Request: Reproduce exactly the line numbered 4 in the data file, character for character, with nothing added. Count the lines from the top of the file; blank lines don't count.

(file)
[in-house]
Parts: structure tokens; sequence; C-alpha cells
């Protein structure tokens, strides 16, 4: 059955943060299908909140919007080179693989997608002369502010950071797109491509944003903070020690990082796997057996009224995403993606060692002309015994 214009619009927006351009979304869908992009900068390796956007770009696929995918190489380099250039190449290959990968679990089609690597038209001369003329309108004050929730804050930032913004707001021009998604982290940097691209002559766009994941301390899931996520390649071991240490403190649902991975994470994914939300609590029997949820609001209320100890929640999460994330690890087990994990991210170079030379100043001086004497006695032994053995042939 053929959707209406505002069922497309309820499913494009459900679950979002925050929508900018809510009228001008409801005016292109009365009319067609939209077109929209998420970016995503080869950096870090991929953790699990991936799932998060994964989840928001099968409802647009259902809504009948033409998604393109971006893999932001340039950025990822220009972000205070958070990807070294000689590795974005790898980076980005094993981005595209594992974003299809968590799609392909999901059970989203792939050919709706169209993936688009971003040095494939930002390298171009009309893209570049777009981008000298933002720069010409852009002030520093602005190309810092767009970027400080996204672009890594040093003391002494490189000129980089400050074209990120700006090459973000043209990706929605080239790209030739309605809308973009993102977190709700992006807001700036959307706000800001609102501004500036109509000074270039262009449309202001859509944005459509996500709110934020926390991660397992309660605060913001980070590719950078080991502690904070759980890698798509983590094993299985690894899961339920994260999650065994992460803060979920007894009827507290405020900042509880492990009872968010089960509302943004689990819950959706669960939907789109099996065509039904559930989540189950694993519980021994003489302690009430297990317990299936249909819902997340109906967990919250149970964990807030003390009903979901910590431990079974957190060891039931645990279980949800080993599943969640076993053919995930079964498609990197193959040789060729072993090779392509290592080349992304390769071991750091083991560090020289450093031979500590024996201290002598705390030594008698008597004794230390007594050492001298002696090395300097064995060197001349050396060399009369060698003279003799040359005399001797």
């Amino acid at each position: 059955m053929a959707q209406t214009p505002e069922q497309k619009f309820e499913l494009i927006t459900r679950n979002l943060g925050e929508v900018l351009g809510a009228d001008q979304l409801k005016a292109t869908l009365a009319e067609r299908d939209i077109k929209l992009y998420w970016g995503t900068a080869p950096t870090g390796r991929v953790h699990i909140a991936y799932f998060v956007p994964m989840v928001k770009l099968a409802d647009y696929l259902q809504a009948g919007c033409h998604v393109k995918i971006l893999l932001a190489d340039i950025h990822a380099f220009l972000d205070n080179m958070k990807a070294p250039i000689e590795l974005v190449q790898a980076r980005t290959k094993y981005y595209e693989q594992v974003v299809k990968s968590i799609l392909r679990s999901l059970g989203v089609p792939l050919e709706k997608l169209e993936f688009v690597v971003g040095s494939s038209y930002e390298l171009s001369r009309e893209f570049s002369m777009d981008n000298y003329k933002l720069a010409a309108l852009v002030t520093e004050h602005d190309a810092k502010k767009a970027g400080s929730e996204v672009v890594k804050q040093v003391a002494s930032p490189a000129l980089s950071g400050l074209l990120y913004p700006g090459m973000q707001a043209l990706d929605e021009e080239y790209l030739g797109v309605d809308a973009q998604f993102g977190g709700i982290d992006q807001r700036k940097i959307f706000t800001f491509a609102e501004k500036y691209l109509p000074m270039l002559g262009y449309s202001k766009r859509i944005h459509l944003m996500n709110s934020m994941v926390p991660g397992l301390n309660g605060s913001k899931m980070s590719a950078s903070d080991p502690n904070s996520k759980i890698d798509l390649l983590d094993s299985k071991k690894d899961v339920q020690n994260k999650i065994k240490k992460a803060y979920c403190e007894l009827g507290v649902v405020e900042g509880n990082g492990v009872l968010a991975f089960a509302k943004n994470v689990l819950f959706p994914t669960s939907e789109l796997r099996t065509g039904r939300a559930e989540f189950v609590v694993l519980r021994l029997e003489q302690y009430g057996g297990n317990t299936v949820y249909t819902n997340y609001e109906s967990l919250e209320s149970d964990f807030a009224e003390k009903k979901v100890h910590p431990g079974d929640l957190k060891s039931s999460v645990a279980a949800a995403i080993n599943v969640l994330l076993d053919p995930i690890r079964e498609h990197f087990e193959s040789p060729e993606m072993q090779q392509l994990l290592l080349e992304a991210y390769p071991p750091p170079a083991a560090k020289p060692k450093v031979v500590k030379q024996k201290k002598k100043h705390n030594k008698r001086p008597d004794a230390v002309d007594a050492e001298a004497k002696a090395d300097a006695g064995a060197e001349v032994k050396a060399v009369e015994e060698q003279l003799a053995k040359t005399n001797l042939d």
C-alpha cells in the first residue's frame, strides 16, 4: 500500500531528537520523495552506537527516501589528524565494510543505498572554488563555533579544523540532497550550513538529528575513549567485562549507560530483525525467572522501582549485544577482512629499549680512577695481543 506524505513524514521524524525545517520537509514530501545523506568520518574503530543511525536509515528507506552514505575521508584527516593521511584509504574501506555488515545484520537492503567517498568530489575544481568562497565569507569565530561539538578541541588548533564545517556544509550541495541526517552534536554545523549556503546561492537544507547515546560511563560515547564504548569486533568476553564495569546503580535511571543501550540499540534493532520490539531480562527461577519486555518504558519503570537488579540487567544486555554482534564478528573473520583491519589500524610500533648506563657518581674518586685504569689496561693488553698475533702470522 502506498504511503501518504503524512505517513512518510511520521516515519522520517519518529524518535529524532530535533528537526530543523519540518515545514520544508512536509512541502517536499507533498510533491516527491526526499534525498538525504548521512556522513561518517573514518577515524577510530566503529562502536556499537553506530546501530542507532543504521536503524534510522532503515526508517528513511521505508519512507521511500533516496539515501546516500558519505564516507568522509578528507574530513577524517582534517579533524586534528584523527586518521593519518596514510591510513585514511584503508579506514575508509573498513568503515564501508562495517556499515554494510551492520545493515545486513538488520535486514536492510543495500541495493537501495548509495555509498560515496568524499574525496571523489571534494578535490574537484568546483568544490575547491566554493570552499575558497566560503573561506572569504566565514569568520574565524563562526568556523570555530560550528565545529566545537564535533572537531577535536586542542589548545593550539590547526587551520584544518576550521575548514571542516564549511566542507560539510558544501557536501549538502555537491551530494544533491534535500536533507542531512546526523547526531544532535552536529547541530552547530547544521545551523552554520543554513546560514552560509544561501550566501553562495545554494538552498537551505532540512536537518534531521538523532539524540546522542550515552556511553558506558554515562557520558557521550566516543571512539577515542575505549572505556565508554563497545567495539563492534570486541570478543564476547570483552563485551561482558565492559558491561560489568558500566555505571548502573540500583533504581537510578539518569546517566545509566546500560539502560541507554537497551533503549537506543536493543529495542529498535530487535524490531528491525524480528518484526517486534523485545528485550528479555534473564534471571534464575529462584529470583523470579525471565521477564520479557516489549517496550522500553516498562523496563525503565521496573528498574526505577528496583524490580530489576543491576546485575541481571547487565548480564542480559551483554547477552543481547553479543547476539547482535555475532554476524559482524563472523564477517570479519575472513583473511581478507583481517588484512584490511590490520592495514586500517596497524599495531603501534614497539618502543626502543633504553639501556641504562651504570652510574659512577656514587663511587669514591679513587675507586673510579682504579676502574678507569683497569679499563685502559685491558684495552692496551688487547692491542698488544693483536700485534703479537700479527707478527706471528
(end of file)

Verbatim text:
């Amino acid at each position: 059955m053929a959707q209406t214009p505002e069922q497309k619009f309820e499913l494009i927006t459900r679950n979002l943060g925050e929508v900018l351009g809510a009228d001008q979304l409801k005016a292109t869908l009365a009319e067609r299908d939209i077109k929209l992009y998420w970016g995503t900068a080869p950096t870090g390796r991929v953790h699990i909140a991936y799932f998060v956007p994964m989840v928001k770009l099968a409802d647009y696929l259902q809504a009948g919007c033409h998604v393109k995918i971006l893999l932001a190489d340039i950025h990822a380099f220009l972000d205070n080179m958070k990807a070294p250039i000689e590795l974005v190449q790898a980076r980005t290959k094993y981005y595209e693989q594992v974003v299809k990968s968590i799609l392909r679990s999901l059970g989203v089609p792939l050919e709706k997608l169209e993936f688009v690597v971003g040095s494939s038209y930002e390298l171009s001369r009309e893209f570049s002369m777009d981008n000298y003329k933002l720069a010409a309108l852009v002030t520093e004050h602005d190309a810092k502010k767009a970027g400080s929730e996204v672009v890594k804050q040093v003391a002494s930032p490189a000129l980089s950071g400050l074209l990120y913004p700006g090459m973000q707001a043209l990706d929605e021009e080239y790209l030739g797109v309605d809308a973009q998604f993102g977190g709700i982290d992006q807001r700036k940097i959307f706000t800001f491509a609102e501004k500036y691209l109509p000074m270039l002559g262009y449309s202001k766009r859509i944005h459509l944003m996500n709110s934020m994941v926390p991660g397992l301390n309660g605060s913001k899931m980070s590719a950078s903070d080991p502690n904070s996520k759980i890698d798509l390649l983590d094993s299985k071991k690894d899961v339920q020690n994260k999650i065994k240490k992460a803060y979920c403190e007894l009827g507290v649902v405020e900042g509880n990082g492990v009872l968010a991975f089960a509302k943004n994470v689990l819950f959706p994914t669960s939907e789109l796997r099996t065509g039904r939300a559930e989540f189950v609590v694993l519980r021994l029997e003489q302690y009430g057996g297990n317990t299936v949820y249909t819902n997340y609001e109906s967990l919250e209320s149970d964990f807030a009224e003390k009903k979901v100890h910590p431990g079974d929640l957190k060891s039931s999460v645990a279980a949800a995403i080993n599943v969640l994330l076993d053919p995930i690890r079964e498609h990197f087990e193959s040789p060729e993606m072993q090779q392509l994990l290592l080349e992304a991210y390769p071991p750091p170079a083991a560090k020289p060692k450093v031979v500590k030379q024996k201290k002598k100043h705390n030594k008698r001086p008597d004794a230390v002309d007594a050492e001298a004497k002696a090395d300097a006695g064995a060197e001349v032994k050396a060399v009369e015994e060698q003279l003799a053995k040359t005399n001797l042939d």